Projects from Mexico, Peru, the United States, Chile, and Colombia were the winners of the innovation contest from the Tec and University of Los Andes
By Ricardo Treviño | National News Desk - 12/16/2020

Examples of TPrize 2020’s winning projects include: a tool that helps entrepreneurs to connect with their mentors, a platform that supports teachers in rural areas, and a virtual assistant for young people looking for work.

The final of this call for educational innovation, launched by Tec de Monterrey and  University of Los Andes, was held virtually at the Tec’s 7th International Conference on Educational Innovation.

The 5 winning TPrize projects responded to the challenge to design educational tools for lifelong skills-based learning. These are:


Lab4U (Chile - Mexico) - A pocket lab

This platform uses smartphone technology and sensors, so that students have access to practical education in sciences such as physics or chemistry.

Lab4U’s team also designs experiments based on principles of curiosity, to get students interested in science and to support theoretical learning.

“We took smartphones with built-in sensors, like camera microphones and accelerometers, and we transformed them into measuring instruments, where students can have a lab in their pockets,” explained Komal Dadlani, Lab4U co-founder.



MicroMentor (United States - Mexico) - Free mentoring for entrepreneurs

MicroMentor is a tool that works as a social network to help new entrepreneurs receive free personalized advice from business mentors.

The platform has more than 69,000 entrepreneurs and 25,000 mentors from 179 countries. To use it, you only need internet access and then create an account.

“Mentoring not only offers entrepreneurs access to social networks, financial resources, and new markets, but also a resource to improve their self-confidence, motivation, and build resilience,” said Tatiana Pérez, director of Global Programs at MicroMentor.



Ser Maestro (Peru) - Innovation platform for rural teachers

This project is made up of a network of innovators, who become volunteer advisers to teachers in rural areas, who’re interested in innovation.

The Ser Maestro founders developed a methodology called INNO, which works as a tool for designing and managing projects easily.

“We’ve managed to impact 1 million students; 15,000 teachers were trained as leaders who’ve succeeded in prototyping basic technology, and we’ve managed to sustain 625 communities with learning, both face-to-face and virtual,” said Jaime Montes, Ser Maestro founder.



ConHector (Colombia) - Job opportunity network for young people.

This is a virtual assistant that informs young people of job opportunities focused on their skills, as well as training that helps them access new opportunities.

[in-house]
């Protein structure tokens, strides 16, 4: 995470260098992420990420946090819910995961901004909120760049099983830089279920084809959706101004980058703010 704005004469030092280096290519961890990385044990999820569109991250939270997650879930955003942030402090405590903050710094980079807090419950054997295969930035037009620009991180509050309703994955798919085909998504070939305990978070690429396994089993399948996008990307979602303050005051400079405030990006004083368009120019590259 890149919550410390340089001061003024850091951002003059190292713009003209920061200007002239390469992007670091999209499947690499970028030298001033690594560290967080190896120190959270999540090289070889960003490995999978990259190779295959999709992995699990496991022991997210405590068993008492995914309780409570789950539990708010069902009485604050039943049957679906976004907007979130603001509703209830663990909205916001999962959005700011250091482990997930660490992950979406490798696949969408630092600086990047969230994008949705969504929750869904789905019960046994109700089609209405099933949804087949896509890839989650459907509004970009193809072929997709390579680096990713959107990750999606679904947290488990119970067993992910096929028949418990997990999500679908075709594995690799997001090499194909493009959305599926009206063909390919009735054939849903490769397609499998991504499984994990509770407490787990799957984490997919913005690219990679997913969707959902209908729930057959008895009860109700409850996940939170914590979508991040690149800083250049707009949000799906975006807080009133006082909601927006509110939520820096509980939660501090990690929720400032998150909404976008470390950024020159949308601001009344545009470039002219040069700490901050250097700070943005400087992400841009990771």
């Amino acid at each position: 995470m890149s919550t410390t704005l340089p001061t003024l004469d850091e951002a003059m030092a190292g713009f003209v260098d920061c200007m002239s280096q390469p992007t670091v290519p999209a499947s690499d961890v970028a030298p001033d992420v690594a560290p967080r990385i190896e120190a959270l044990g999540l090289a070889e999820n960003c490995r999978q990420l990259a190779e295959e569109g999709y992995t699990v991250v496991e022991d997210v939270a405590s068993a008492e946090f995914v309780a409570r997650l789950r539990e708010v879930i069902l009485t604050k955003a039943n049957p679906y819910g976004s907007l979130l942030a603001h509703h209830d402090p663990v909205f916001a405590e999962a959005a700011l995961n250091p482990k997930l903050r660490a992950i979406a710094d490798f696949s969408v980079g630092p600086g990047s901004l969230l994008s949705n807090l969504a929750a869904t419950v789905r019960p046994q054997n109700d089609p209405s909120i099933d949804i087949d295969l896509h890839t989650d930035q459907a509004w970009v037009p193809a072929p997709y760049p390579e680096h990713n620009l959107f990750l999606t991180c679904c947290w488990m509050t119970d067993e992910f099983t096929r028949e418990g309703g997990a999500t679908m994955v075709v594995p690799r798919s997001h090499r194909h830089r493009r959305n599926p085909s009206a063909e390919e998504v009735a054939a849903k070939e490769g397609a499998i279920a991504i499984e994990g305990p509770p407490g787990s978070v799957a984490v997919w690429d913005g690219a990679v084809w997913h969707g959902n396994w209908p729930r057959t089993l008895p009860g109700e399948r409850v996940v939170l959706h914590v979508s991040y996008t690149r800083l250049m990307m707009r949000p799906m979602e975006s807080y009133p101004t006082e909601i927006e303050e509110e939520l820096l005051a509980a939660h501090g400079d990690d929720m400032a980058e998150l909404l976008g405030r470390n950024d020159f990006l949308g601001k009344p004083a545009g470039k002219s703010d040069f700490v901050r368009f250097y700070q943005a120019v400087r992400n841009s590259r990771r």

The project also offers advice and guidance on entering the job market, through data analysis that in turn serves as feedback for employers and young people in the program.

“This virtual assistant connects people between the ages of 18 and 29 to job vacancies according to their skills; it provides them with guidance through practical tools; and leads them to job placement,” said Carolina Duarte, of ConHector.



Agricultural Biotechnology Academy (Chile) - Training for rural students

This is an educational program that -with expert advice- seeks to help young people develop projects to solve local agricultural problems with sustainable and innovative ideas.

It includes a number of training sessions on biotechnology tools and scientific research project formulation. These workshops include tools and theoretical and practical experience.

“To date, we’ve impacted more than 75 people -65% of whom are women- and we’ve generated more than 15 agricultural innovation projects. In January 2021, we’re training our third generation of students,” said Camila Martínez, founder of the project.



About TPrize

TPrize is an open innovation initiative by Tec de Monterrey  and University of Los Andes that seeks to promote solutions to the educational challenges that exist in Latin America and the Caribbean.

It also has the backing of MIT Solve, MIT’s social projects area, which provided its platform for holding the contest.

“This initiative arose as part of the La Tríada alliance, with an interest in contributing to the advancement and further promotion of educational innovation,” said David Garza, Tec de Monterrey’s rector and executive president.

Alejandro Gaviria, rector of Colombia’s University of Los Andes, said, “To have accomplished these innovation project strengthening workshops in 11 cities, in 6 countries in the region, reveals the interest and the importance of developing this area despite the borders, the distances that separate us, and the pandemic.”


This year’s challenge was how disadvantaged communities can design and participate in lifelong skills-based learning opportunities, to create productive and prosperous livelihoods in the 21st century.

“Latin America is a region with significant challenges and deficiencies, and now with the pandemic, these can become exacerbated. Although this initiative began much earlier, it’s become more important today in the current context,” added the Tec’s executive president.

Each finalist received 5,000 dollars, while the 5 winners obtained another 10,000 dollars and go through another 2-year follow-up phase in which a community of leaders and experts will help them to achieve the maximum potential for their solutions.

During the TPrize 2020 call, 304 projects were received from 37 countries.




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